Other States

Assam farmers package high-fibre, low-sugar native rice

The farm-to-fork Native Basket, involving some 2,000 farm families, is scheduled to hit the local market on Wednesday with four of 24 varieties of paddy.   | Photo Credit: AFP

More than two decades of an endeavour to save Assam’s indigenous paddy from extinction has yielded a research-backed farmers’ brand of nutritional rice.

The farm-to-fork Native Basket, involving some 2,000 farm families, is scheduled to hit the local market on Wednesday with four of 24 varieties of paddy that were analysed for nutritional value by the National Bureau of Plant Genetic Resources (NBPGR).

The New Delhi-based is a part of the Indian Council of Agricultural Research.

All the four varieties on offer – the deep-water Amona Bao and Ronga (red kernel) Bao, the aromatic Kola (black) Joha and Boga (white) Betguri – have low glycemic index. This makes them suitable for diabetic people, the researchers said.

According to NBPGR analysis, these indigenous varieties have an average composition of 9% protein, 5% dietary fibre, more than 23% amylose and 1.5% of total sugars.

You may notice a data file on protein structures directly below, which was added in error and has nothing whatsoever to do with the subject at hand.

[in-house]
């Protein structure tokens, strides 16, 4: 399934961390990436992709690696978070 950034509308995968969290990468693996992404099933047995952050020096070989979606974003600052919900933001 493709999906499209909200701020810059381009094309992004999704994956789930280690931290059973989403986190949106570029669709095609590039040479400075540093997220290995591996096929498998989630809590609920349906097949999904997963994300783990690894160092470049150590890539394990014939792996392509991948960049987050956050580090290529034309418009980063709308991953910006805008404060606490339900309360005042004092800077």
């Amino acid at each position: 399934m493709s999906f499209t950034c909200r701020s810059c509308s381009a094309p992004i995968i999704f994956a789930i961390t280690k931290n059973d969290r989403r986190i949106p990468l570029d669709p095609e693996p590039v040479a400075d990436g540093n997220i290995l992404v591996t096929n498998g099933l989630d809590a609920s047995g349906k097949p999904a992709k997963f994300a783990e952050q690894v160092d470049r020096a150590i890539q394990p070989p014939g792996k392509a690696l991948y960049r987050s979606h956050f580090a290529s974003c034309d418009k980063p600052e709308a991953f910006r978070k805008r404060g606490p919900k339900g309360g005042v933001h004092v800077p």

“These heirloom rice varieties have twice the protein and dietary fibre and a third of the sugars of milled white rice. These are almost as nutrient rich as brown rice,” farm specialist Manash Baruah said.

He is associated with Foundation for Development Integration (FDI), a 22-year-old charitable trust supported by Biodiversity International and United Nations Environment Programme. This trust formed three Farmer Producer Organisations, 16 self-help groups and an agro-producers’ society that are stakeholders of Native Basket.

“Since 1998, we have collected and deposited to the National Gene Bank more than 3,500 crop germplasm and herbarium specimens. But we felt this would not be enough unless farmers get to know the value of their indigenous crops and are weaned away from commercial crops that have affected the land because of use of fertilisers and pesticides,” FDI’s founder-researcher Rajib Sarma said.

FDI began field trial and seed multiplication in 2017 after the researchers covered 1,800 km in Assam and Nagaland to collect wild and farmed paddy specimens in collaboration with the Botanical Survey of India. The trust has since been working with farmers in three districts of Assam and two in Nagaland.

“We brought under on-farm conservation 318 varieties of six crops including rice, pigeon pea, black gram, green gram, sesame and mustard. Of the 173 varieties of paddy analysed for nutritional value by NBPGR, we selected 24. Our value chain development and market linkages initiative has started with four varieties,” Mr Sarma said.

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Printable version | Mar 1, 2021 9:45:14 AM | https://www.thehindu.com/news/national/other-states/assam-farmers-package-high-fibre-low-sugar-native-rice/article33448645.ece

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